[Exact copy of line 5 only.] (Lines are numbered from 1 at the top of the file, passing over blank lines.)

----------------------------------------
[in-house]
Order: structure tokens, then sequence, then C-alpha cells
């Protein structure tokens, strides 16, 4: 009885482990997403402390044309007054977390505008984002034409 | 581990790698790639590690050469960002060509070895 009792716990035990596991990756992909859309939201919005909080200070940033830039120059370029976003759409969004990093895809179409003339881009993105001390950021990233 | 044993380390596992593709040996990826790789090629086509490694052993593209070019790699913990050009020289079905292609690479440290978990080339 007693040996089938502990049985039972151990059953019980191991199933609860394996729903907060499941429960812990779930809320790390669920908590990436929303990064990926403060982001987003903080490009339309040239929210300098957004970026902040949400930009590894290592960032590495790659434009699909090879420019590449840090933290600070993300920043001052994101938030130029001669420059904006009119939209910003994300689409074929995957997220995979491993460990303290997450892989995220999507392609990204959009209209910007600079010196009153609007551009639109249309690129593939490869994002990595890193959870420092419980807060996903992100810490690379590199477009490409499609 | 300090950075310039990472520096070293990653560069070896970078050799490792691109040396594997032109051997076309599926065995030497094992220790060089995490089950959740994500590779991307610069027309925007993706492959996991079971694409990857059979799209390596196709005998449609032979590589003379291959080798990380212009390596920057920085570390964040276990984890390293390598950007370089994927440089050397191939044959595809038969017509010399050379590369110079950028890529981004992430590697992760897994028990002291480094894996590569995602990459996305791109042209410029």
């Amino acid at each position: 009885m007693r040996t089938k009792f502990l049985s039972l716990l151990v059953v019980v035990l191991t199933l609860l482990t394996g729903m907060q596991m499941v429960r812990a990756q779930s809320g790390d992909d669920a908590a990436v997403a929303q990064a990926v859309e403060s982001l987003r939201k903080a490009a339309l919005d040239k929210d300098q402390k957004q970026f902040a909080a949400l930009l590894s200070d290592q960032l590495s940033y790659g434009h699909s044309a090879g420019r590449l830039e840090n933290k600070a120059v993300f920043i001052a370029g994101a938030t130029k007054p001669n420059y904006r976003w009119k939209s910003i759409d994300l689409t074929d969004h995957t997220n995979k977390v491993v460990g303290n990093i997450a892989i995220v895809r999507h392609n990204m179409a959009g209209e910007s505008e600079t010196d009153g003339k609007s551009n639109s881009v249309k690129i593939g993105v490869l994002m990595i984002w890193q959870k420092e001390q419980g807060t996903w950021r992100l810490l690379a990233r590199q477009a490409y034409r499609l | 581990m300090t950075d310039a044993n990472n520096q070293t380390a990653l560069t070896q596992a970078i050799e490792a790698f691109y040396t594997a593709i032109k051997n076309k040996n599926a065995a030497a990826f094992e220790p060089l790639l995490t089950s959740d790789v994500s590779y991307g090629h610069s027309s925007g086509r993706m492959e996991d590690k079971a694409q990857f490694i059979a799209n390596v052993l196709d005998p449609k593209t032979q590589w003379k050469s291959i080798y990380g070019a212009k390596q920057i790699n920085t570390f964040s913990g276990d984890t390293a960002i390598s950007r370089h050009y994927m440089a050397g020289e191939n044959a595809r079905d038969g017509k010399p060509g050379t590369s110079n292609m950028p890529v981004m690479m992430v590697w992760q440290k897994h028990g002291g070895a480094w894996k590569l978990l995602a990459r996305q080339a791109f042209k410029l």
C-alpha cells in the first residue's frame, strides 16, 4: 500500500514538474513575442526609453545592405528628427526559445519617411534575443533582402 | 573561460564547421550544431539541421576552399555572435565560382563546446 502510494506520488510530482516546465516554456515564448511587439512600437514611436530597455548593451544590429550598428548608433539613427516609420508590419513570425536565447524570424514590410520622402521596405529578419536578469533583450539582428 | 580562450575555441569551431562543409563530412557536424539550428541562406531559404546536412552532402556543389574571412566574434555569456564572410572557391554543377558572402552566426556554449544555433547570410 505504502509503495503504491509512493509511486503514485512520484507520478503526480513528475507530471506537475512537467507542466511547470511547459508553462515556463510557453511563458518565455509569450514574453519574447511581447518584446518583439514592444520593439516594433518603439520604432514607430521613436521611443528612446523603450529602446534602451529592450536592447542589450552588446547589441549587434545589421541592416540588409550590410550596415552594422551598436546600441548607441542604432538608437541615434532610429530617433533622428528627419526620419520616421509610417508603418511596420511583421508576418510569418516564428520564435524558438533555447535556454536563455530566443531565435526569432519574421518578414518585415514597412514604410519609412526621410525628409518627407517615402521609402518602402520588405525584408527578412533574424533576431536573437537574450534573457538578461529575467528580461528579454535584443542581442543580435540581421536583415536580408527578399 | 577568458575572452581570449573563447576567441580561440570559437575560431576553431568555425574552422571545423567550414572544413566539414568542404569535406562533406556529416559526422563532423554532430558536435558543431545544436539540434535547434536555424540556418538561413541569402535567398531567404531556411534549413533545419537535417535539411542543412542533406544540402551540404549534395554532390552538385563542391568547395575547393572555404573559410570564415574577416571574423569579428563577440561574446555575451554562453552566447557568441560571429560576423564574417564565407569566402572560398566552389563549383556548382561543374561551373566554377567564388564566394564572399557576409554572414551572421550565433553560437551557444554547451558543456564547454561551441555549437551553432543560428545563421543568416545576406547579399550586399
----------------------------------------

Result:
C-alpha cells in the first residue's frame, strides 16, 4: 500500500514538474513575442526609453545592405528628427526559445519617411534575443533582402 | 573561460564547421550544431539541421576552399555572435565560382563546446 502510494506520488510530482516546465516554456515564448511587439512600437514611436530597455548593451544590429550598428548608433539613427516609420508590419513570425536565447524570424514590410520622402521596405529578419536578469533583450539582428 | 580562450575555441569551431562543409563530412557536424539550428541562406531559404546536412552532402556543389574571412566574434555569456564572410572557391554543377558572402552566426556554449544555433547570410 505504502509503495503504491509512493509511486503514485512520484507520478503526480513528475507530471506537475512537467507542466511547470511547459508553462515556463510557453511563458518565455509569450514574453519574447511581447518584446518583439514592444520593439516594433518603439520604432514607430521613436521611443528612446523603450529602446534602451529592450536592447542589450552588446547589441549587434545589421541592416540588409550590410550596415552594422551598436546600441548607441542604432538608437541615434532610429530617433533622428528627419526620419520616421509610417508603418511596420511583421508576418510569418516564428520564435524558438533555447535556454536563455530566443531565435526569432519574421518578414518585415514597412514604410519609412526621410525628409518627407517615402521609402518602402520588405525584408527578412533574424533576431536573437537574450534573457538578461529575467528580461528579454535584443542581442543580435540581421536583415536580408527578399 | 577568458575572452581570449573563447576567441580561440570559437575560431576553431568555425574552422571545423567550414572544413566539414568542404569535406562533406556529416559526422563532423554532430558536435558543431545544436539540434535547434536555424540556418538561413541569402535567398531567404531556411534549413533545419537535417535539411542543412542533406544540402551540404549534395554532390552538385563542391568547395575547393572555404573559410570564415574577416571574423569579428563577440561574446555575451554562453552566447557568441560571429560576423564574417564565407569566402572560398566552389563549383556548382561543374561551373566554377567564388564566394564572399557576409554572414551572421550565433553560437551557444554547451558543456564547454561551441555549437551553432543560428545563421543568416545576406547579399550586399